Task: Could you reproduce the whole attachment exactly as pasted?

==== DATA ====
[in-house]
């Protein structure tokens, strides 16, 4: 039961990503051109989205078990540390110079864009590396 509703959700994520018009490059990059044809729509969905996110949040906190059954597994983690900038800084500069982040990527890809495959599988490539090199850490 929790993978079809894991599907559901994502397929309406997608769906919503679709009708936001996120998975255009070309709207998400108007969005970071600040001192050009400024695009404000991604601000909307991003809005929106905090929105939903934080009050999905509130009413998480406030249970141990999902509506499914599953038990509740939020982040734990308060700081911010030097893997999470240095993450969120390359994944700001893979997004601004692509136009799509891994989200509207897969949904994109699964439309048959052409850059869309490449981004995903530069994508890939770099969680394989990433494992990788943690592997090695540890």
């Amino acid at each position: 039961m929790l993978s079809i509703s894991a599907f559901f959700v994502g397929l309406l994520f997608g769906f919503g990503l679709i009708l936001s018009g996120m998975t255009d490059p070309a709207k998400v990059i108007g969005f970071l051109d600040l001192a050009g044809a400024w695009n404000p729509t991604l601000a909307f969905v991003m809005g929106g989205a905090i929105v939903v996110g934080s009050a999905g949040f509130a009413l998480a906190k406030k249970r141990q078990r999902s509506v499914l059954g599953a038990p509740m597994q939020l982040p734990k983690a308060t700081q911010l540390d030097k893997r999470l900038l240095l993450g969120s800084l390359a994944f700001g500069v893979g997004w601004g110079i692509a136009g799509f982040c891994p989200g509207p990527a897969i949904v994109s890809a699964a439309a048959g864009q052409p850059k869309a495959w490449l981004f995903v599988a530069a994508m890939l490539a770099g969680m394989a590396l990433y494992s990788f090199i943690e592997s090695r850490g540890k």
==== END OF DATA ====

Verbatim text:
[in-house]
């Protein structure tokens, strides 16, 4: 039961990503051109989205078990540390110079864009590396 509703959700994520018009490059990059044809729509969905996110949040906190059954597994983690900038800084500069982040990527890809495959599988490539090199850490 929790993978079809894991599907559901994502397929309406997608769906919503679709009708936001996120998975255009070309709207998400108007969005970071600040001192050009400024695009404000991604601000909307991003809005929106905090929105939903934080009050999905509130009413998480406030249970141990999902509506499914599953038990509740939020982040734990308060700081911010030097893997999470240095993450969120390359994944700001893979997004601004692509136009799509891994989200509207897969949904994109699964439309048959052409850059869309490449981004995903530069994508890939770099969680394989990433494992990788943690592997090695540890």
């Amino acid at each position: 039961m929790l993978s079809i509703s894991a599907f559901f959700v994502g397929l309406l994520f997608g769906f919503g990503l679709i009708l936001s018009g996120m998975t255009d490059p070309a709207k998400v990059i108007g969005f970071l051109d600040l001192a050009g044809a400024w695009n404000p729509t991604l601000a909307f969905v991003m809005g929106g989205a905090i929105v939903v996110g934080s009050a999905g949040f509130a009413l998480a906190k406030k249970r141990q078990r999902s509506v499914l059954g599953a038990p509740m597994q939020l982040p734990k983690a308060t700081q911010l540390d030097k893997r999470l900038l240095l993450g969120s800084l390359a994944f700001g500069v893979g997004w601004g110079i692509a136009g799509f982040c891994p989200g509207p990527a897969i949904v994109s890809a699964a439309a048959g864009q052409p850059k869309a495959w490449l981004f995903v599988a530069a994508m890939l490539a770099g969680m394989a590396l990433y494992s990788f090199i943690e592997s090695r850490g540890k």